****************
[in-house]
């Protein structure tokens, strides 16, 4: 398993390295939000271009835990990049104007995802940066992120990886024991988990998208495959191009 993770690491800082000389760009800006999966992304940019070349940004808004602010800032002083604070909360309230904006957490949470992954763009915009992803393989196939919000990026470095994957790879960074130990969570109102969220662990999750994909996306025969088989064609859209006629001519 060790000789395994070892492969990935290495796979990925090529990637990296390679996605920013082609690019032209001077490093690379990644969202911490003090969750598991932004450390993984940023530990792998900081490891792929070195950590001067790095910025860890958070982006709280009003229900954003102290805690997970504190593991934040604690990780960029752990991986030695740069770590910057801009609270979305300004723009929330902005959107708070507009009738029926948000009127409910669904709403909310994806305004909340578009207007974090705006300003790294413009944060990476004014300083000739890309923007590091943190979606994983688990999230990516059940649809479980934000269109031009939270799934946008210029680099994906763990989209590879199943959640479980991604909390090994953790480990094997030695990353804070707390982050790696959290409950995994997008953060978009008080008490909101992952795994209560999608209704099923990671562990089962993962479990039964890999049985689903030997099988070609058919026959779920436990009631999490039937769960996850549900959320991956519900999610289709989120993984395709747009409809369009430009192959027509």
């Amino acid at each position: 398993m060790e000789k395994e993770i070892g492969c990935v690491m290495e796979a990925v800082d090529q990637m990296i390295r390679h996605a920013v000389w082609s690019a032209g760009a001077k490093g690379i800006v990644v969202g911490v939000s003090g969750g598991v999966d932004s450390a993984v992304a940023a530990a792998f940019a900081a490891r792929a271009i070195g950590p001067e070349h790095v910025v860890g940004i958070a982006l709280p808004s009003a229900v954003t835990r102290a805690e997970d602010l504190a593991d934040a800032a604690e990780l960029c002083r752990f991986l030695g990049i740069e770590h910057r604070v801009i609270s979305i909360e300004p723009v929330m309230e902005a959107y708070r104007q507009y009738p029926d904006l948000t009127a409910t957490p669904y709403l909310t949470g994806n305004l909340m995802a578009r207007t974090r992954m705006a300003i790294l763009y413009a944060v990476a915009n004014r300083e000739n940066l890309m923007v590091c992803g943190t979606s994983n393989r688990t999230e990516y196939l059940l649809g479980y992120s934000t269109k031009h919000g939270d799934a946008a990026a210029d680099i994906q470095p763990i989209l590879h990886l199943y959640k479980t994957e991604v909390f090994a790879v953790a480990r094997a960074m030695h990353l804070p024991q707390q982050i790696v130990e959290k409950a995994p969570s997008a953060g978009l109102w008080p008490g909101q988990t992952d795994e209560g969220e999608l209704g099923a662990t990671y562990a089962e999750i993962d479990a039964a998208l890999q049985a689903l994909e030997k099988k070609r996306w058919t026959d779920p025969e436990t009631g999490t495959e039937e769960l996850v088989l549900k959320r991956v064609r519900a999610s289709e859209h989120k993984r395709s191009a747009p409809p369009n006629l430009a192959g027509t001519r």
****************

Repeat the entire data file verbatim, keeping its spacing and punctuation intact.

[in-house]
């Protein structure tokens, strides 16, 4: 398993390295939000271009835990990049104007995802940066992120990886024991988990998208495959191009 993770690491800082000389760009800006999966992304940019070349940004808004602010800032002083604070909360309230904006957490949470992954763009915009992803393989196939919000990026470095994957790879960074130990969570109102969220662990999750994909996306025969088989064609859209006629001519 060790000789395994070892492969990935290495796979990925090529990637990296390679996605920013082609690019032209001077490093690379990644969202911490003090969750598991932004450390993984940023530990792998900081490891792929070195950590001067790095910025860890958070982006709280009003229900954003102290805690997970504190593991934040604690990780960029752990991986030695740069770590910057801009609270979305300004723009929330902005959107708070507009009738029926948000009127409910669904709403909310994806305004909340578009207007974090705006300003790294413009944060990476004014300083000739890309923007590091943190979606994983688990999230990516059940649809479980934000269109031009939270799934946008210029680099994906763990989209590879199943959640479980991604909390090994953790480990094997030695990353804070707390982050790696959290409950995994997008953060978009008080008490909101992952795994209560999608209704099923990671562990089962993962479990039964890999049985689903030997099988070609058919026959779920436990009631999490039937769960996850549900959320991956519900999610289709989120993984395709747009409809369009430009192959027509």
């Amino acid at each position: 398993m060790e000789k395994e993770i070892g492969c990935v690491m290495e796979a990925v800082d090529q990637m990296i390295r390679h996605a920013v000389w082609s690019a032209g760009a001077k490093g690379i800006v990644v969202g911490v939000s003090g969750g598991v999966d932004s450390a993984v992304a940023a530990a792998f940019a900081a490891r792929a271009i070195g950590p001067e070349h790095v910025v860890g940004i958070a982006l709280p808004s009003a229900v954003t835990r102290a805690e997970d602010l504190a593991d934040a800032a604690e990780l960029c002083r752990f991986l030695g990049i740069e770590h910057r604070v801009i609270s979305i909360e300004p723009v929330m309230e902005a959107y708070r104007q507009y009738p029926d904006l948000t009127a409910t957490p669904y709403l909310t949470g994806n305004l909340m995802a578009r207007t974090r992954m705006a300003i790294l763009y413009a944060v990476a915009n004014r300083e000739n940066l890309m923007v590091c992803g943190t979606s994983n393989r688990t999230e990516y196939l059940l649809g479980y992120s934000t269109k031009h919000g939270d799934a946008a990026a210029d680099i994906q470095p763990i989209l590879h990886l199943y959640k479980t994957e991604v909390f090994a790879v953790a480990r094997a960074m030695h990353l804070p024991q707390q982050i790696v130990e959290k409950a995994p969570s997008a953060g978009l109102w008080p008490g909101q988990t992952d795994e209560g969220e999608l209704g099923a662990t990671y562990a089962e999750i993962d479990a039964a998208l890999q049985a689903l994909e030997k099988k070609r996306w058919t026959d779920p025969e436990t009631g999490t495959e039937e769960l996850v088989l549900k959320r991956v064609r519900a999610s289709e859209h989120k993984r395709s191009a747009p409809p369009n006629l430009a192959g027509t001519r």